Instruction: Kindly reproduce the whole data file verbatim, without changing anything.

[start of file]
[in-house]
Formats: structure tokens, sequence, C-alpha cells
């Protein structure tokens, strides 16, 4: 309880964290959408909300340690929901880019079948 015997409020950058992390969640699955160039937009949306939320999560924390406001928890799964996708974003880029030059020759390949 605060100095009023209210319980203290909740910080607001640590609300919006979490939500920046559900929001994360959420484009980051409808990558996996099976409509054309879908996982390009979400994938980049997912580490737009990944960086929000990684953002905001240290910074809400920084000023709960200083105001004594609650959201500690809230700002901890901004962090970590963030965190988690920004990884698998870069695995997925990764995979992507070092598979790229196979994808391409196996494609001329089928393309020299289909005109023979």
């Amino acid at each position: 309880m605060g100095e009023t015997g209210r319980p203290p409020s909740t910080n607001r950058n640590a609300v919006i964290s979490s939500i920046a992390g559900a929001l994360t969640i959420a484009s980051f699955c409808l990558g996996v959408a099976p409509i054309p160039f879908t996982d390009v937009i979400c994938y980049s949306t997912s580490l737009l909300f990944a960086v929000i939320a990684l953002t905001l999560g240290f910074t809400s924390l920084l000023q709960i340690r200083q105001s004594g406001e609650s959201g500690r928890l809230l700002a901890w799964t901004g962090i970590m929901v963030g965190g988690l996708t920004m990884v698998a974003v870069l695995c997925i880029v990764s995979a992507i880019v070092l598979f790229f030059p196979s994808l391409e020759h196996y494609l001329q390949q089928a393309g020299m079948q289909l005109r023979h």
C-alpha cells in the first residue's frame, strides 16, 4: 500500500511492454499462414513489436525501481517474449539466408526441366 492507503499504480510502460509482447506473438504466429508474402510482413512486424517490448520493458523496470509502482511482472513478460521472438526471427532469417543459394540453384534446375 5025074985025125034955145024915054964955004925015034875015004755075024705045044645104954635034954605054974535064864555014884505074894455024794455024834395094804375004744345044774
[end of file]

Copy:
[in-house]
Formats: structure tokens, sequence, C-alpha cells
């Protein structure tokens, strides 16, 4: 309880964290959408909300340690929901880019079948 015997409020950058992390969640699955160039937009949306939320999560924390406001928890799964996708974003880029030059020759390949 605060100095009023209210319980203290909740910080607001640590609300919006979490939500920046559900929001994360959420484009980051409808990558996996099976409509054309879908996982390009979400994938980049997912580490737009990944960086929000990684953002905001240290910074809400920084000023709960200083105001004594609650959201500690809230700002901890901004962090970590963030965190988690920004990884698998870069695995997925990764995979992507070092598979790229196979994808391409196996494609001329089928393309020299289909005109023979």
């Amino acid at each position: 309880m605060g100095e009023t015997g209210r319980p203290p409020s909740t910080n607001r950058n640590a609300v919006i964290s979490s939500i920046a992390g559900a929001l994360t969640i959420a484009s980051f699955c409808l990558g996996v959408a099976p409509i054309p160039f879908t996982d390009v937009i979400c994938y980049s949306t997912s580490l737009l909300f990944a960086v929000i939320a990684l953002t905001l999560g240290f910074t809400s924390l920084l000023q709960i340690r200083q105001s004594g406001e609650s959201g500690r928890l809230l700002a901890w799964t901004g962090i970590m929901v963030g965190g988690l996708t920004m990884v698998a974003v870069l695995c997925i880029v990764s995979a992507i880019v070092l598979f790229f030059p196979s994808l391409e020759h196996y494609l001329q390949q089928a393309g020299m079948q289909l005109r023979h």
C-alpha cells in the first residue's frame, strides 16, 4: 500500500511492454499462414513489436525501481517474449539466408526441366 492507503499504480510502460509482447506473438504466429508474402510482413512486424517490448520493458523496470509502482511482472513478460521472438526471427532469417543459394540453384534446375 5025074985025125034955145024915054964955004925015034875015004755075024705045044645104954635034954605054974535064864555014884505074894455024794455024834395094804375004744345044774